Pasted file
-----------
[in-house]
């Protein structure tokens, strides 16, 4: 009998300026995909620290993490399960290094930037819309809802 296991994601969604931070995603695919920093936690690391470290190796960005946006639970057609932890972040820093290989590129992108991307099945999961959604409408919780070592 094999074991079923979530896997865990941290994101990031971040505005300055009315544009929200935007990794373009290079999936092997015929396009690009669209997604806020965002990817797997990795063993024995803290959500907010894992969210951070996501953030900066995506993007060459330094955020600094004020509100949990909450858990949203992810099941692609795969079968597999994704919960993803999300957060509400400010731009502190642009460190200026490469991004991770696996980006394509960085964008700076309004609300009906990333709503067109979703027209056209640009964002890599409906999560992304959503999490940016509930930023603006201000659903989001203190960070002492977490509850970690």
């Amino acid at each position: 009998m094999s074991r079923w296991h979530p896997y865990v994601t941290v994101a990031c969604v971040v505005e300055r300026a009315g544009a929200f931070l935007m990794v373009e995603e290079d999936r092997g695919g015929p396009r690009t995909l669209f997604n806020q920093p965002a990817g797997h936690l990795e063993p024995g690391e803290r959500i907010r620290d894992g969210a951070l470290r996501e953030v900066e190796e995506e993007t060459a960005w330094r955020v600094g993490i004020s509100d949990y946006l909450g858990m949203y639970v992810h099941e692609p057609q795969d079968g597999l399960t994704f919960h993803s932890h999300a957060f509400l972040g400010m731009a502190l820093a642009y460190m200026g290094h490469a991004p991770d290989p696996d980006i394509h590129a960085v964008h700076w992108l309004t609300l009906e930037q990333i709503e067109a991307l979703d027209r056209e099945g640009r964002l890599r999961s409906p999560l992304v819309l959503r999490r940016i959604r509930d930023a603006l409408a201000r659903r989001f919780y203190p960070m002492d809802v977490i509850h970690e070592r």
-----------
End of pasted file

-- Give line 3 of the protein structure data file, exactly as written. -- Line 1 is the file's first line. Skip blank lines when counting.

């Amino acid at each position: 009998m094999s074991r079923w296991h979530p896997y865990v994601t941290v994101a990031c969604v971040v505005e300055r300026a009315g544009a929200f931070l935007m990794v373009e995603e290079d999936r092997g695919g015929p396009r690009t995909l669209f997604n806020q920093p965002a990817g797997h936690l990795e063993p024995g690391e803290r959500i907010r620290d894992g969210a951070l470290r996501e953030v900066e190796e995506e993007t060459a960005w330094r955020v600094g993490i004020s509100d949990y946006l909450g858990m949203y639970v992810h099941e692609p057609q795969d079968g597999l399960t994704f919960h993803s932890h999300a957060f509400l972040g400010m731009a502190l820093a642009y460190m200026g290094h490469a991004p991770d290989p696996d980006i394509h590129a960085v964008h700076w992108l309004t609300l009906e930037q990333i709503e067109a991307l979703d027209r056209e099945g640009r964002l890599r999961s409906p999560l992304v819309l959503r999490r940016i959604r509930d930023a603006l409408a201000r659903r989001f919780y203190p960070m002492d809802v977490i509850h970690e070592r």